Heather C. Hill is the Jerome T. Murphy Professor of Education at the Harvard Graduate School of Education. She focuses on teacher quality in mathematics, developing ways of measuring and improving teachers’ mathematical knowledge and the quality of mathematical instruction. She also studies the effects of policies aimed at improving teaching. Read full bio
By Heather C. Hill
I have two thoughts about this question. First, there is little evidence that teachers meeting to study student data, such as benchmark test scores, actually affects instruction or student learning. Of six recent rigorous studies (linked below), two showed mixed impacts on student outcomes (meaning reading scores improved, but not math scores, or vice versa) — and the rest of the studies did not show that this practice had any impact on student scores. There are two reasons this might be the case. Teachers assigned to the control groups already might have been meeting to discuss student data, meaning that all of the teachers had roughly the same opportunities to learn about student performance. Second, qualitative studies suggest that teachers actually have a difficult time adjusting what they do in the classroom based on student test scores.
Still, there are some promising classroom-based assessment programs. For instance, a formative assessment program designed at Florida State University provides K-12 teachers with complex student mathematics tasks and rubrics. An experiment at the primary grades suggests that students’ mathematics performance improve after teachers use these tasks to assess mathematical competency. Another program, Cognitively Guided Instruction, educated teachers about early grade students’ developmental trajectories in mathematics and provided time for teachers to work out strategies to assess student knowledge. This program has also shown positive results in repeated randomized trials.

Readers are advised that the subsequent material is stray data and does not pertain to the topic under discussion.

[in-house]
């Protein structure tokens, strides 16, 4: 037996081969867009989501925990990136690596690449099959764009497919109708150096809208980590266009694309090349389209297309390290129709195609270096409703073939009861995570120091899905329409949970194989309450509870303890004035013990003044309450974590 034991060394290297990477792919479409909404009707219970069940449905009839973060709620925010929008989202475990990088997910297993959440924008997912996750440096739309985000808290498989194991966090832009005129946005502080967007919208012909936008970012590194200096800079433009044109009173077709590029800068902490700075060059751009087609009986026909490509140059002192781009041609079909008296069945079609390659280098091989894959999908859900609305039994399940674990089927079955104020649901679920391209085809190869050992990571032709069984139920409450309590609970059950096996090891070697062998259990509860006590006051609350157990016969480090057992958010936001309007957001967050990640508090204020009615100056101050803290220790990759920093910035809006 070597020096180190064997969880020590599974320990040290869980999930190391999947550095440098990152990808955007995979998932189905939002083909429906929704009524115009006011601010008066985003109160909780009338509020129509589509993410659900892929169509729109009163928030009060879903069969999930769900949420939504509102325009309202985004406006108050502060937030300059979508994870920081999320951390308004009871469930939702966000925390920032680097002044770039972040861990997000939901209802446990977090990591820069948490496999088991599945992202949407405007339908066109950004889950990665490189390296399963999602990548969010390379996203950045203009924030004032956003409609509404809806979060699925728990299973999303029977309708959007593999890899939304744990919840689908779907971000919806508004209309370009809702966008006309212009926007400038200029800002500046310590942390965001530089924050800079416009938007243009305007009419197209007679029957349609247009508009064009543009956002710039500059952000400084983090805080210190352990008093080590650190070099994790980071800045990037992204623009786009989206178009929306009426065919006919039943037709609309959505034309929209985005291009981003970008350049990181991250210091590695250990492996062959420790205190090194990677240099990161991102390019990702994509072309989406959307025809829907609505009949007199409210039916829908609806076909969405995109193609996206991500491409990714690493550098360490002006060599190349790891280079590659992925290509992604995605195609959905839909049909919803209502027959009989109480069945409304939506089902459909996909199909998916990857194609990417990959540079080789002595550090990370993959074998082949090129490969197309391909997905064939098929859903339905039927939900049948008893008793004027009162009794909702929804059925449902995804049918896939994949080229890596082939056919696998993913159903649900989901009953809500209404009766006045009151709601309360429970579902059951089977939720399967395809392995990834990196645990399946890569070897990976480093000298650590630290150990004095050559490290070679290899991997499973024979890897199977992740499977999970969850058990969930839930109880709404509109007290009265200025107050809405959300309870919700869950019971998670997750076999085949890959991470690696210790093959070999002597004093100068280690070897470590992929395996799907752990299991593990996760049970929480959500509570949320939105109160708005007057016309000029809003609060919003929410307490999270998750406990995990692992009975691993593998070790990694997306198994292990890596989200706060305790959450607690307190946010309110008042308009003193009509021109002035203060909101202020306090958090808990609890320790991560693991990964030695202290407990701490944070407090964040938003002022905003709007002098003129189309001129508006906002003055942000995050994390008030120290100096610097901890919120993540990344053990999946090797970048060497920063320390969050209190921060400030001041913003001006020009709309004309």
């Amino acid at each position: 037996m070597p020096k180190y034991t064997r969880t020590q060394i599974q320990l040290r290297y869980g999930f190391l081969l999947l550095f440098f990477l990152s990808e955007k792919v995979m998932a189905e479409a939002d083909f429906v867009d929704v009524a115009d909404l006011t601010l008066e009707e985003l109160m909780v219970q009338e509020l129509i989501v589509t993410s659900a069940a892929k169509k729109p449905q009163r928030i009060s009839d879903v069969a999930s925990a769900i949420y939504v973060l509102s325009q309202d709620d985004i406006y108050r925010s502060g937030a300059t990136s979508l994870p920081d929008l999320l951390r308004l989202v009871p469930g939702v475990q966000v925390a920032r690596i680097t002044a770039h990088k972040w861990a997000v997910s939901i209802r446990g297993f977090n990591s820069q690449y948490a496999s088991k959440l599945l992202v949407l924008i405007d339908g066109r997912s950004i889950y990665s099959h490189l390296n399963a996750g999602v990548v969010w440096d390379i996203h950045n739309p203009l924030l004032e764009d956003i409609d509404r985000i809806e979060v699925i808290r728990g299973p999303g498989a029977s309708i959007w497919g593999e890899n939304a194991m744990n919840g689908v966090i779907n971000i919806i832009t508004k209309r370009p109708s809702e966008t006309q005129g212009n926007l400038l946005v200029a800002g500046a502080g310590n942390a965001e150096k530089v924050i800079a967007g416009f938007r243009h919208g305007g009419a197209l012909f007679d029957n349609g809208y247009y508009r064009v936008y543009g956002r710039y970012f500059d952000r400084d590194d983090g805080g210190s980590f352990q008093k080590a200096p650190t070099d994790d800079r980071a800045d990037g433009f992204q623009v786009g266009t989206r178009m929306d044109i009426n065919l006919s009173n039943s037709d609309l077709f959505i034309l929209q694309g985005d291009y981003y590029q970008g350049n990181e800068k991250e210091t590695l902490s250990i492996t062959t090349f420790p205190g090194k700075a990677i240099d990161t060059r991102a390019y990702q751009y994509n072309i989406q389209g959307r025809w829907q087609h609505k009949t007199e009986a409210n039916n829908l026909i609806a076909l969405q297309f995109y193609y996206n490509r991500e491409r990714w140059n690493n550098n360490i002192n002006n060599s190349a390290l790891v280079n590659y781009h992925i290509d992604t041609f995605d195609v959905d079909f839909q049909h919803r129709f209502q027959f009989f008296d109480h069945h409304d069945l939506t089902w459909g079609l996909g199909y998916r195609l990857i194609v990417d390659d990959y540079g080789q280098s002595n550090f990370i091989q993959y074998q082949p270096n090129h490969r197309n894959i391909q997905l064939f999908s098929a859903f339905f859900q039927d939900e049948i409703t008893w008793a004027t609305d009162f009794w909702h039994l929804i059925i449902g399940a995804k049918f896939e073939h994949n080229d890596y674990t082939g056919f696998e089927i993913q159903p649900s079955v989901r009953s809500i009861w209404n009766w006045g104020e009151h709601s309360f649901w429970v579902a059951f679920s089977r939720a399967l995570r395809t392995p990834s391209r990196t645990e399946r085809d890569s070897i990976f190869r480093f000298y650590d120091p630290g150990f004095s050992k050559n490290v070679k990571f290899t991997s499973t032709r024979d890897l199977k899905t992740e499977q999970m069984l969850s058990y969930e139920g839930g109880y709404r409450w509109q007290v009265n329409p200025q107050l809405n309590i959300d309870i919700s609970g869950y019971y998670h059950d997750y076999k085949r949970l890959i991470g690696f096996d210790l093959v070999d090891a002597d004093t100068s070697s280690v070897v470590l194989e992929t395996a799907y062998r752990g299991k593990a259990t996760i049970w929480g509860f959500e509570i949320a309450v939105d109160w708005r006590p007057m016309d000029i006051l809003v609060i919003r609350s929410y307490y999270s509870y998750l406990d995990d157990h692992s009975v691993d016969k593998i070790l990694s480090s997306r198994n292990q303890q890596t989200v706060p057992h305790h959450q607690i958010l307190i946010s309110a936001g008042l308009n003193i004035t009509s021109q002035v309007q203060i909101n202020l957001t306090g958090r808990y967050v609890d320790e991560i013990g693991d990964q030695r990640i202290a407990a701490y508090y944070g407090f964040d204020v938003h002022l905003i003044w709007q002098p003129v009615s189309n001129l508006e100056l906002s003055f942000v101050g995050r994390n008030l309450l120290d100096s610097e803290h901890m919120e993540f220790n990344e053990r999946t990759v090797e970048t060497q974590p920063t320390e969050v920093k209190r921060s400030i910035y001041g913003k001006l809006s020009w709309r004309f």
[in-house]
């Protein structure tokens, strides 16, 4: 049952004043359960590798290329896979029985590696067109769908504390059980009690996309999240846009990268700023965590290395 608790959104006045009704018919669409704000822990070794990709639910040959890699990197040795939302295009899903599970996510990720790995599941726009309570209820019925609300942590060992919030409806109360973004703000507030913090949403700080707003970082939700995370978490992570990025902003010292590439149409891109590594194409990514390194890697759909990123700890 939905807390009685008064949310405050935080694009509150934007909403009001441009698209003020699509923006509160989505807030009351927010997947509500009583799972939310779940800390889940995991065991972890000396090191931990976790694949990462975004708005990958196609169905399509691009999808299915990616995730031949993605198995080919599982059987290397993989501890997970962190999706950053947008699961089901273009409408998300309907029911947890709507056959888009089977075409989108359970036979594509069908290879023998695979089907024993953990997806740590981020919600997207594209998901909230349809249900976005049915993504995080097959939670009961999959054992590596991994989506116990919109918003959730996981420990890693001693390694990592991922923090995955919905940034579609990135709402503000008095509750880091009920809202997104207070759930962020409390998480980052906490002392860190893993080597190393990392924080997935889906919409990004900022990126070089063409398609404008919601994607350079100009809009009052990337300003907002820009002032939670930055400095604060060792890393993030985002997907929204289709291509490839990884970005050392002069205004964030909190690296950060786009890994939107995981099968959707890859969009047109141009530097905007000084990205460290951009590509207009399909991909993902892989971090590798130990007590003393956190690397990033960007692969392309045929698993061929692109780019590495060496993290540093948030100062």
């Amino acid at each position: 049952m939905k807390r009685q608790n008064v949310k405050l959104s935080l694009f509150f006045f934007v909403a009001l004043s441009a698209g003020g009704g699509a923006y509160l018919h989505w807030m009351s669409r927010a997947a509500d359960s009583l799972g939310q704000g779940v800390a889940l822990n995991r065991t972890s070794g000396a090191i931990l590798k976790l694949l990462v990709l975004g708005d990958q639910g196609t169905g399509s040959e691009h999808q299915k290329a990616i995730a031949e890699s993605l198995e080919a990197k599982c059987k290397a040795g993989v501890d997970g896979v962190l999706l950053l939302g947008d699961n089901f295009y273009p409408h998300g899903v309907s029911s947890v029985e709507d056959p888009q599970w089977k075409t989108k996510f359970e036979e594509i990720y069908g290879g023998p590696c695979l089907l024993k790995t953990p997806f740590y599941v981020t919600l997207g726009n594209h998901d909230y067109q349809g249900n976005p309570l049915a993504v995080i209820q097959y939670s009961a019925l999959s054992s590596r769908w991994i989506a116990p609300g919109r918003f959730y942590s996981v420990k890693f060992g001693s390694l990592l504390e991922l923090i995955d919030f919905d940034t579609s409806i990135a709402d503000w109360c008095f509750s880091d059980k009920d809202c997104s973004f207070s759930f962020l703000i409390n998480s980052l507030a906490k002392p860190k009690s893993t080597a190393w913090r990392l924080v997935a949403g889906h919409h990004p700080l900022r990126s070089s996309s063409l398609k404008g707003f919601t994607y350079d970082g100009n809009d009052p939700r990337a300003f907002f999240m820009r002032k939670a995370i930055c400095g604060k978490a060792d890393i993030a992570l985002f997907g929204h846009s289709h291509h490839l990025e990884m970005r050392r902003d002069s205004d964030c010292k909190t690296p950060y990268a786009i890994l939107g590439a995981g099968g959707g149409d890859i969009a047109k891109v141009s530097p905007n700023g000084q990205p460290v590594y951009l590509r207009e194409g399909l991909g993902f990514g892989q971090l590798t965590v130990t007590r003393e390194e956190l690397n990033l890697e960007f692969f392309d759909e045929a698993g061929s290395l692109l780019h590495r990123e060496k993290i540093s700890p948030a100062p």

But it would not be right to simply say that “formative assessment works” based on these two studies. It was not only assessment that changed in these classrooms, but also the nature of mathematical tasks; students were working on more open-ended, cognitively complex problems, and teachers were providing them with opportunities to really think those problems through. It’s likely that the package of these pedagogical techniques — new tasks, new teaching methods, formative assessment strategies — drove the programs’ success in improving student achievement. And beyond these two programs, rigorous evidence on formative assessment is difficult to find.
I’m not optimistic about teachers studying formal student data, and, if I were a principal, I’d put my eggs in another basket. For instance, I’d probably think about coaching teachers to be more aware of students’ in-classroom work product and cues. In classroom observations, I’ve seen many excellent teachers read kids’ faces and listen to their talk, then adjust instruction accordingly. And there’s such huge opportunity costs associated with the time teachers put into studying student data, and the time kids spend taking benchmark assessments and the like. While these practices MAY work, I’d recommend going with programs that we know DO work.
This answer was developed in partnership with Usable Knowledge at the Harvard Graduate School of Education.
This study found a data-driven reform initiative caused statistically significant districtwide improvements in student mathematics achievement, but not reading achievement.
This follow-up study found no significant differences between schools using quarterly benchmark exams and those not doing so after two years.
This study found no overall impact on student achievement in math or reading.
This study found statistically significant results in grades three to eight but not in kindergarten to second grade.
This study showed that the MAP program, one of the most widely used systems focused on benchmark assessments and training and differentiated instruction, had no impact on student reading.
This study found the FAST-R had a generally positive but not statistically significant impact on reading scores.